Ten Must-See Classic Documentaries as the DocuWest Fest Begins

With the DocuWest International Film Festival kicking off tonight, movie buffs throughout the city are talking about their favorite documentaries. To honor the genre's long and varied history, we've compiled a list of ten must-see films for doc lovers. Some of these movies are famous, some are notorious and others are obscure -- but all of them should be seen.

See also: Top Ten Queer Films -- a Countdown in Honor of Cinema Q

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10) Up Series Michael Apted's Up Series follows a group of Brits from the time they were seven into adulthood. Every seven years the director shoots a new film, checking in with his aging subjects and learning about their lives as the characters evolve from wide-eyed children into adults wrangling with mediocrity, addiction, family and beyond. The most recent installment, 56 and Up, was released in 2012. In our quick-deadline culture, filmmakers are too often pressured into working fast, sacrificing one of film's greatest powers: the ability to chronicle life over long stretches of time. Apted excels at this. 9) Man With a Movie Camera Dziga Vertov's city symphony, Man With a Movie Camera, takes viewers through a day in the life of Soviet Russia. Vertov documents hundreds of people doing things like working, giving birth, drinking, running people over and relaxing at the beach. The film is a frenetic portrait of a city teeming with despair, struggle and exhilaration, and represents the most experimental elements of Soviet art before they were crushed by Stalin's rigid totalitarianism. 7) Grey Gardens In the 1975 documentary Grey Gardens, Albert and David Maysles set out to tell the story of "Big" Edith and "Little" Edith, two fading socialites, relatives of First Lady Jacqueline Kennedy Onassis, and their depressing lives with their cats in a deteriorating Long Island mansion that had been condemned as a safety hazard by the Suffolk County Health Department. Instead of creating a highly constructed portrait, the Maysles brothers give the mother-daughter duo the chance to narrate their own story, in their own voices, as they whittle away their days in despair. 6) Triumph of the Will Triumph of the Will is one of the most beautifully shot, morally repugnant films to ever grace the silver screen. Funded as part of the Nazi Party's propaganda machine, the film walks viewers through the athleticism of Hitler Youth, the grandeur of Nazi rallies and the emotional fervor of fascism. Watching Leni Riefenstahl's deftly constructed piece of propaganda, viewers have a glimpse into the sophistication and energy required to mobilize Germany to commit genocide. 5) Microcosmos Microcosmos explores the fantastical lives of insects up close and personal. With little narration, the film does what some of the greatest documentaries do: It takes us into an unfamiliar world and shows us parts of the planet and life that we have never seen before. The cinematography is spectacular in turning tiny insects into big screen-worthy subjects as alien as they are epic. 4) Nanook of the North Nanook of the North is as remarkable as it is problematic. Director Robert Flaherty pioneered the ethnographic documentary, undertaking not just one but two journeys to the Arctic. His first trip went up in flames when he dropped a cigarette, igniting over 30,000 feet of highly flammable nitrate film stock. He went back and shot it all again -- a testament to his resilience. In the North, he worked with Nanook and other Inuit people to reenact traditional ways of life; unfortunately, Flaherty pretended these reenactments were truth and ended up with a less than honest depiction of Inuit people as happy-go-lucky Eskimos more disconnected from industrial society than they actually were. Whatever its problems, Nanook of the North left its mark by being one of the first nonfiction films to move beyond pure documentation toward storytelling.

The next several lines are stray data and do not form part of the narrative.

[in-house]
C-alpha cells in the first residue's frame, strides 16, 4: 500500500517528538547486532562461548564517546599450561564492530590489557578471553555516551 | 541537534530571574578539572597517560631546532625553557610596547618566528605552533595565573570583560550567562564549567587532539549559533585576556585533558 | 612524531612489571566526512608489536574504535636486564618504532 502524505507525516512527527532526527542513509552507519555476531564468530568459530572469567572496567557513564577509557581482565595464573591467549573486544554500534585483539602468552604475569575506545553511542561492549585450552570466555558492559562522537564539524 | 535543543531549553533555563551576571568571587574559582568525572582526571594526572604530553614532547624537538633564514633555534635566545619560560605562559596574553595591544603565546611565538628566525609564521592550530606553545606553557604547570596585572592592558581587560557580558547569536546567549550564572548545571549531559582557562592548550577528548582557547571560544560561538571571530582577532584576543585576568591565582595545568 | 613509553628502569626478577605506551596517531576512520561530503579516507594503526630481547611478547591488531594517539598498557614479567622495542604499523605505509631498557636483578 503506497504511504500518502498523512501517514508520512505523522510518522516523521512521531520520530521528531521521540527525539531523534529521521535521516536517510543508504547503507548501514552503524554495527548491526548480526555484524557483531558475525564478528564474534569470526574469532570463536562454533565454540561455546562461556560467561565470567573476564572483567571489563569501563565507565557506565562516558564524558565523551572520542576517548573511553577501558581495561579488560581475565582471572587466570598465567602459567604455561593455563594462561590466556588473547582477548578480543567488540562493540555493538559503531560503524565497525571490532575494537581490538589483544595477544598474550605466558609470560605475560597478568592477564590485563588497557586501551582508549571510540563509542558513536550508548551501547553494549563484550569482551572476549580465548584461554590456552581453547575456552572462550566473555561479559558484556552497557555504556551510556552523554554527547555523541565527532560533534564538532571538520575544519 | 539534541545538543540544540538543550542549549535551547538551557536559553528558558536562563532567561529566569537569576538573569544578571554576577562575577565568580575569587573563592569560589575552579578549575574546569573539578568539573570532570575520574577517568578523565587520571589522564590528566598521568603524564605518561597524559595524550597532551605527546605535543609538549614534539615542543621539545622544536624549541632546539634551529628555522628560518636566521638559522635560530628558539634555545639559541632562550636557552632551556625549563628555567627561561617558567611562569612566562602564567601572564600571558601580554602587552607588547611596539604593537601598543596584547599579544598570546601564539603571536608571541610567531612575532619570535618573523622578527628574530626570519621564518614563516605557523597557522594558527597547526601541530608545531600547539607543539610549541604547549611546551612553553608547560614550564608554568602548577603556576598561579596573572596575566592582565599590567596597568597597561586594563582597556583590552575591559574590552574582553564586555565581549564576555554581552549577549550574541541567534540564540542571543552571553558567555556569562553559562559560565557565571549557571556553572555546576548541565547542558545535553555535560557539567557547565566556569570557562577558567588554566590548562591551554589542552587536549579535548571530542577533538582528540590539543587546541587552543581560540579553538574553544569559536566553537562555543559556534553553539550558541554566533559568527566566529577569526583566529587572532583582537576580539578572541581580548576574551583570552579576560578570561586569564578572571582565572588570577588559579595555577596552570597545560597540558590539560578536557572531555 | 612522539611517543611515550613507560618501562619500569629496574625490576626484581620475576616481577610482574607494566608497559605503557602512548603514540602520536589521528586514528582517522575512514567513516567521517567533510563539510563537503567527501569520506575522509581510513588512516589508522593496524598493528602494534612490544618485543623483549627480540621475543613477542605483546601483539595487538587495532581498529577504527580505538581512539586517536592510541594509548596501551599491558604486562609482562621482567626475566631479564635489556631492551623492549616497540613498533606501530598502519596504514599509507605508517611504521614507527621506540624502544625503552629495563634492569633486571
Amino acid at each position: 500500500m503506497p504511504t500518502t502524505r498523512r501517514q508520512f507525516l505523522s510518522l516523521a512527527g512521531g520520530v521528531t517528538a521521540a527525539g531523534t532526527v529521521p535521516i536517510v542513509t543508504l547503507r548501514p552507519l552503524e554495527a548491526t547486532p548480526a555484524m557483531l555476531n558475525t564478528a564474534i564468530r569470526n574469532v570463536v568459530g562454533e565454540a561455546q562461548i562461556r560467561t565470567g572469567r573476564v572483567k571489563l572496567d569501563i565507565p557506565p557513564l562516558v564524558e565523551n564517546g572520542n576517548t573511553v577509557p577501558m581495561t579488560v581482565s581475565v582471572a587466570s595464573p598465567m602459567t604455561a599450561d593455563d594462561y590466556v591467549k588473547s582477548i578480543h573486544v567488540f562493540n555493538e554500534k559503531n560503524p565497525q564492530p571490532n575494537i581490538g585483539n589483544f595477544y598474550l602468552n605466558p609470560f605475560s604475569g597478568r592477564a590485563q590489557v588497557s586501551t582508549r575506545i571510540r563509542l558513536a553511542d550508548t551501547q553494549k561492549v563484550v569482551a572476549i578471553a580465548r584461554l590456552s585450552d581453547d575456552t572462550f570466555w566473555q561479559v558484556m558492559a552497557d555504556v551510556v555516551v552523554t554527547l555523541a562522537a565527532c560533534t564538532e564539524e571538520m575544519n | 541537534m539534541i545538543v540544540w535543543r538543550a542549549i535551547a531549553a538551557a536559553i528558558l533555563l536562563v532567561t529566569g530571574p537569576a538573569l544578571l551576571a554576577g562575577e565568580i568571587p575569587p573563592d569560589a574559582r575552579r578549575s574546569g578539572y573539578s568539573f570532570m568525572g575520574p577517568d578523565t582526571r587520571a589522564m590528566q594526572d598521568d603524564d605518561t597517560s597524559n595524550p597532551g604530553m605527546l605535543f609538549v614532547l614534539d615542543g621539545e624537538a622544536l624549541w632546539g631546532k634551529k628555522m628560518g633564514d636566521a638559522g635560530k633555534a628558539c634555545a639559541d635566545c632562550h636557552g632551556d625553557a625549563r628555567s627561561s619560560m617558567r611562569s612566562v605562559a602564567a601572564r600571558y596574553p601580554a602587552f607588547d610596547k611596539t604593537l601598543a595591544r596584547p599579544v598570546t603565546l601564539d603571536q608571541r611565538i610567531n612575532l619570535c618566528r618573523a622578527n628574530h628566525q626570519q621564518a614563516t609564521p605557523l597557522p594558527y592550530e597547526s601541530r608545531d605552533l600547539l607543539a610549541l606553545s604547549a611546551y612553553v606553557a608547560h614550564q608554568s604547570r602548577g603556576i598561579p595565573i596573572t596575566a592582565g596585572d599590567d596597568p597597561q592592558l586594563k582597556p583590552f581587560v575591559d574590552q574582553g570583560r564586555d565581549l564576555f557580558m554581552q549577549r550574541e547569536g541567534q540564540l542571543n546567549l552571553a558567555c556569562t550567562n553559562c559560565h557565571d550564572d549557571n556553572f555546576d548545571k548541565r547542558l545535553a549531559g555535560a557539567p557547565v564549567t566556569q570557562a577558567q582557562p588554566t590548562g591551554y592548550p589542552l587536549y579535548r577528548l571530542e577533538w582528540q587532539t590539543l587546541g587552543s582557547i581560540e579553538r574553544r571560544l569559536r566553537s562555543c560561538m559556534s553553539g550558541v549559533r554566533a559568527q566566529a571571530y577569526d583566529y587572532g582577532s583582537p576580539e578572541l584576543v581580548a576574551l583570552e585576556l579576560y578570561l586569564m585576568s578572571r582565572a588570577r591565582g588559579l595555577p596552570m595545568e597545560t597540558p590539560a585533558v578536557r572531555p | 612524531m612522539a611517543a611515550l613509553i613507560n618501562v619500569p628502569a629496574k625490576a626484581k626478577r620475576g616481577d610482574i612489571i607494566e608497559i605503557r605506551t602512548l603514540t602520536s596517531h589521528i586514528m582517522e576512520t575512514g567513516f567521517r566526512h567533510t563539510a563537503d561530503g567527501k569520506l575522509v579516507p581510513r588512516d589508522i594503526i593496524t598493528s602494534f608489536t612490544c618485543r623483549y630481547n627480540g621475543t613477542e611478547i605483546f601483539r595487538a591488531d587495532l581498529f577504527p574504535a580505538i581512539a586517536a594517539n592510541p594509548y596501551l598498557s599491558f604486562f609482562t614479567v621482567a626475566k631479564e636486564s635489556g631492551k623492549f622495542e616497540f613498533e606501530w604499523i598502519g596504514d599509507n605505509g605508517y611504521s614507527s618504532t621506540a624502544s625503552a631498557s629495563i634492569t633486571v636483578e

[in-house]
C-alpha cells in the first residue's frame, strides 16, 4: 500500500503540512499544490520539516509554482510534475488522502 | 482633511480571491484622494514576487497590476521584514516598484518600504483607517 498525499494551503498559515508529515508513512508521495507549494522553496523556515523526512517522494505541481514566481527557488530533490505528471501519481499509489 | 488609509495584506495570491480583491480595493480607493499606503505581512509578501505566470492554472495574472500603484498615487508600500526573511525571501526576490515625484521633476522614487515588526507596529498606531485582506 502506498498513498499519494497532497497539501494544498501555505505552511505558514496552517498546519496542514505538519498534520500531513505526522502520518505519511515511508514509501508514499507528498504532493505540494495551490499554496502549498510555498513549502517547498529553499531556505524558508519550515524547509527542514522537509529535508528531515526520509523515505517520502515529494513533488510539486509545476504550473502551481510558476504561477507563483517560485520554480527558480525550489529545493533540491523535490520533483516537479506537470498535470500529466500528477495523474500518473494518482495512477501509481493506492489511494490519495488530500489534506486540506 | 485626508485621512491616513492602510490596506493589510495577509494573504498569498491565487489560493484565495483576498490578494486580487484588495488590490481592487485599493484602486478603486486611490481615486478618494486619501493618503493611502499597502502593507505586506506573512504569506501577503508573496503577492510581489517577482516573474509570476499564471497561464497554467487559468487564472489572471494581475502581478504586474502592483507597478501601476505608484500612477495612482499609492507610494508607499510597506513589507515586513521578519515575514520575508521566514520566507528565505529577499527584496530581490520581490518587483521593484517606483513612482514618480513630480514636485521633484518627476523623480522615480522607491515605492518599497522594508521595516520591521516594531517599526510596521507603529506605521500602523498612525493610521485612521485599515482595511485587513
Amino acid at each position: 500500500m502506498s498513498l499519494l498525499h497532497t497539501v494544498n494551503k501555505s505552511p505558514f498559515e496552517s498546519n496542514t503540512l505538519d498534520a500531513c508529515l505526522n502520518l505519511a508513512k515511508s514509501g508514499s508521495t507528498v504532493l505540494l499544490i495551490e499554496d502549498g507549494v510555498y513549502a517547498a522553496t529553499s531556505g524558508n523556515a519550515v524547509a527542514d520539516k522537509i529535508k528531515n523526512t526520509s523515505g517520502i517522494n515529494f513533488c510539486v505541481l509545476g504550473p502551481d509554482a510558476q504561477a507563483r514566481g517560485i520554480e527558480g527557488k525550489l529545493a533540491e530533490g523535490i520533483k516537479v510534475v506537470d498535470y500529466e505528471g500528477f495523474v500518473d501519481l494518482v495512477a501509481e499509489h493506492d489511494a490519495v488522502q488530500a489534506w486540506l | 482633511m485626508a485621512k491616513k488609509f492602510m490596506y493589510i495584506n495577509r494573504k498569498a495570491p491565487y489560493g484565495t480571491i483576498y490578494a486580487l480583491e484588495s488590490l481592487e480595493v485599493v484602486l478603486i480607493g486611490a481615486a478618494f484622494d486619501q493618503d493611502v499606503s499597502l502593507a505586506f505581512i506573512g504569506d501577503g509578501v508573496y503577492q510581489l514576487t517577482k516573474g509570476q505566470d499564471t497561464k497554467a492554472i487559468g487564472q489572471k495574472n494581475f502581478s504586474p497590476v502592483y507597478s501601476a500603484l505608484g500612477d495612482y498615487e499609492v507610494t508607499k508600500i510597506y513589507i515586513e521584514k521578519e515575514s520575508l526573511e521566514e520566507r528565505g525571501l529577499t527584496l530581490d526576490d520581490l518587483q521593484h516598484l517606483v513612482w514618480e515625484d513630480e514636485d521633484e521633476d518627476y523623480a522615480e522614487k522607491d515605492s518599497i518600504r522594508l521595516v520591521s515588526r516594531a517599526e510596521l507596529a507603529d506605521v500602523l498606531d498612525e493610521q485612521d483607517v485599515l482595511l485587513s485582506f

Read on for more of the ten must see documentary classics.

3) Symbiopsychotaxiplasm: Take 1 Don't let the title scare you. Symbiopsychotaxiplasm: Take 1 is documentary filmmaker William Greave's hilarious and thoughtful experiment in power and performance. The premise of the film is as follows: Greaves sets out to film a fictional fight scene between a husband and a wife, and hires a crew to document his shoot and another crew to document the documenters. The result is an anarchic exploration of what it means to act, to perform and to direct. 2) Harlan County USA Barbara Kopple's 1976 Harlan County USA depicts Kentucky coal miners striking against the Duke Power Company. The film follows the miners, their families and the company as their fight escalates into violence. The soundtrack features the fierce protest songs of Hazel Dickens. 1) Shoah In Shoah, a nine-and-a-half-hour-long documentary about the Holocaust, Claude Lanzmann interviews dozens of survivors, perpetrators and bystanders who witnessed the rise of the Nazi Party and the concentration camps. Each interview is hardly edited, giving subjects the chance to speak at length about their memories, their crimes, their suffering and how they understand what happened. Devoid of the concentration-camp footage so many Holocaust documentaries traffic in, this film uses landscapes and interviews to create an epic, complex, intelligent and haunting historical record. To see more recent documentaries, head to the DocuWest International Film Festival, which runs through Sunday at the SIE FilmCenter, 2510 East Colfax Avenue. Tickets can be purchased individually; festival passes cost $35. Find more information here.

Find me on Twitter: @kyle_a_harris

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